During the Bears' run from 1925-1930 the only blemish on their record came against Cullman in 1925 when the two teams tied 7-7.

          The players from these teams were legendary at that time to local fans. Among them were John Henry Suther, Hillman Holley, Roy Abernathy, Teeny Beard, Pat Cochrane, Larry "Buck" Hughes, Billy Phifer and Temple Williamson. All these players were All-State members and named to the All-Southern team as selected by the Orlando Sentential Newspaper.

          Buck Hughes was a star fullback during the 1927-29 seasons for the Black Bears. In the most important game of the 1929 season against University High School from St. Louis, MO, the Black Bears trailed 12-0 in the third quarter when Coach Burnum told the quarterback to "give Buck the ball." Buck plowed over three touchdowns to win the game 18-12. Hughes was a near unanimous All-State selection at fullback and later went on to star at the University of Alabama for coaches Frank Thomas and Wallace Wade.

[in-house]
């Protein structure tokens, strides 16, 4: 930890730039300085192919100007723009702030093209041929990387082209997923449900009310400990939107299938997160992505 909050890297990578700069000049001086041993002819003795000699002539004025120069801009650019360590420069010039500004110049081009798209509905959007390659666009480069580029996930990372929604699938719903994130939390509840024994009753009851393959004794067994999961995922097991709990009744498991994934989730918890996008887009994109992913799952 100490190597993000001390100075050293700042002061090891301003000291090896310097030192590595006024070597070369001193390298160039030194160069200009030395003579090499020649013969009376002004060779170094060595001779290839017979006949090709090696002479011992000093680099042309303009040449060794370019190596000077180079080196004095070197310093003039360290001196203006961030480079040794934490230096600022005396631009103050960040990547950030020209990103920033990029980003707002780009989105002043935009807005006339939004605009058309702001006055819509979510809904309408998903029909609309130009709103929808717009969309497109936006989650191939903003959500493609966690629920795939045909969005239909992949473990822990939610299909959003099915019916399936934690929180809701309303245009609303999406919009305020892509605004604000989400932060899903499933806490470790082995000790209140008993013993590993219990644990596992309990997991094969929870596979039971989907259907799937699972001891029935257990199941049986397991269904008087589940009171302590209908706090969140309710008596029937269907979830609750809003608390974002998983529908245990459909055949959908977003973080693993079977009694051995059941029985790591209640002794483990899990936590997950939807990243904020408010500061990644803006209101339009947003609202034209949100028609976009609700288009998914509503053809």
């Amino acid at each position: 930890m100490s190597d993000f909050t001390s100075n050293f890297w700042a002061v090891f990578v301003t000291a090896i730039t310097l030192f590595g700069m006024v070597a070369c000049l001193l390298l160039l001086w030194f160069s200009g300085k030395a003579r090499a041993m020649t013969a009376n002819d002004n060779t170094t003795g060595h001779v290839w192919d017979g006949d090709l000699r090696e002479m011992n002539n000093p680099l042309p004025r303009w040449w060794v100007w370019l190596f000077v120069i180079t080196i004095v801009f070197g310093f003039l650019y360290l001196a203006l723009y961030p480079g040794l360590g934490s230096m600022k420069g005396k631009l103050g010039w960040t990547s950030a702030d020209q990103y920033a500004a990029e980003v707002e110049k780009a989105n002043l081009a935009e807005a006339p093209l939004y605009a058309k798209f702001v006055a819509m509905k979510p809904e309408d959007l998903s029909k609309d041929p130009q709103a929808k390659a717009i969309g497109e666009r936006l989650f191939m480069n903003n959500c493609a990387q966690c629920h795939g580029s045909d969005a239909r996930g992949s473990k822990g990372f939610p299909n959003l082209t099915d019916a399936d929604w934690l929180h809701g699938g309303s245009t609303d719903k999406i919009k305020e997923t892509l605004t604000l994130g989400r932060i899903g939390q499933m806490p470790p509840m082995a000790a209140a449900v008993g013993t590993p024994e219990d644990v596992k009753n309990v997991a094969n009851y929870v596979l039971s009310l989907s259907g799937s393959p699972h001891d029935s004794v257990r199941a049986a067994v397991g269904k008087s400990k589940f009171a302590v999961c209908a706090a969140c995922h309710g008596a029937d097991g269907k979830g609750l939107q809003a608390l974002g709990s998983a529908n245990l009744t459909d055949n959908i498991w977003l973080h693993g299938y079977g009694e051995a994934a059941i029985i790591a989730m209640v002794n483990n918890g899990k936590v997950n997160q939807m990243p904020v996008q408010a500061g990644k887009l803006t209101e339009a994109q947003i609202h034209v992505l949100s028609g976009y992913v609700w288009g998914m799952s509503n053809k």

It was not like the Black Bears returned loaded with talent at the beginning of every season. In 1929, Tuscaloosa returned just four lettermen from the previous undefeated season. They did have enough talent available to defeat Jones Valley 85-0 in the season opener. The next week they beat Pickens County 61-0 and cruised through the season with another perfect 10-0 record.

          After five successful seasons at Tuscaloosa, Burnum turned the reigns over to Al Clemens, a former University of Alabama football star. He used the foundation laid by Coach Burnum to turn out two more undefeated seasons in 1930-31. This gave the Black Bears seven consecutive seasons without a defeat.
          By the 1930 season most teams around the state refused to play Tuscaloosa as there were tired of losing to them. All the Birmingham teams and even powerful Sidney Lanier turned down invitations to play the Black Bears.